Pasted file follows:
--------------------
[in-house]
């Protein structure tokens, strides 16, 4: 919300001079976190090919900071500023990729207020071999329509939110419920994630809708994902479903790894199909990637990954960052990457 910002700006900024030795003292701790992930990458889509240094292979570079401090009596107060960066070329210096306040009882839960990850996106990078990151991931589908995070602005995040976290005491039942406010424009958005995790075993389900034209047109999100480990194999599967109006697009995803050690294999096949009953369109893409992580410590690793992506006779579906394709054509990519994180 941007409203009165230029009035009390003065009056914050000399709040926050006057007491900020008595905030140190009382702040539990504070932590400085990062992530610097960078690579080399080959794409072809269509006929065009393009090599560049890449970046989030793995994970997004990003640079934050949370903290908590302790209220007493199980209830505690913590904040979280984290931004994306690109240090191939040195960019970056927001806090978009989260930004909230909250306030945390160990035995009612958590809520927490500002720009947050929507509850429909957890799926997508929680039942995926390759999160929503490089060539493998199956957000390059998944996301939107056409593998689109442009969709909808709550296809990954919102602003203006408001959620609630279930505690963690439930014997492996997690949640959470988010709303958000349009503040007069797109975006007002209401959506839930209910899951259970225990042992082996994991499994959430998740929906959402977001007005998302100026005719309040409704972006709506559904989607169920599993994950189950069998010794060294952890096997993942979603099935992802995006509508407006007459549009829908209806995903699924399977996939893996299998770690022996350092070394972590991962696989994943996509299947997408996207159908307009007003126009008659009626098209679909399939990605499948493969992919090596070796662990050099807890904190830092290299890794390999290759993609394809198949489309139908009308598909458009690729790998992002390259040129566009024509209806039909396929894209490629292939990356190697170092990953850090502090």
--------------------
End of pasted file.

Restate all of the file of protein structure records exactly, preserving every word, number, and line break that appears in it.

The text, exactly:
[in-house]
């Protein structure tokens, strides 16, 4: 919300001079976190090919900071500023990729207020071999329509939110419920994630809708994902479903790894199909990637990954960052990457 910002700006900024030795003292701790992930990458889509240094292979570079401090009596107060960066070329210096306040009882839960990850996106990078990151991931589908995070602005995040976290005491039942406010424009958005995790075993389900034209047109999100480990194999599967109006697009995803050690294999096949009953369109893409992580410590690793992506006779579906394709054509990519994180 941007409203009165230029009035009390003065009056914050000399709040926050006057007491900020008595905030140190009382702040539990504070932590400085990062992530610097960078690579080399080959794409072809269509006929065009393009090599560049890449970046989030793995994970997004990003640079934050949370903290908590302790209220007493199980209830505690913590904040979280984290931004994306690109240090191939040195960019970056927001806090978009989260930004909230909250306030945390160990035995009612958590809520927490500002720009947050929507509850429909957890799926997508929680039942995926390759999160929503490089060539493998199956957000390059998944996301939107056409593998689109442009969709909808709550296809990954919102602003203006408001959620609630279930505690963690439930014997492996997690949640959470988010709303958000349009503040007069797109975006007002209401959506839930209910899951259970225990042992082996994991499994959430998740929906959402977001007005998302100026005719309040409704972006709506559904989607169920599993994950189950069998010794060294952890096997993942979603099935992802995006509508407006007459549009829908209806995903699924399977996939893996299998770690022996350092070394972590991962696989994943996509299947997408996207159908307009007003126009008659009626098209679909399939990605499948493969992919090596070796662990050099807890904190830092290299890794390999290759993609394809198949489309139908009308598909458009690729790998992002390259040129566009024509209806039909396929894209490629292939990356190697170092990953850090502090």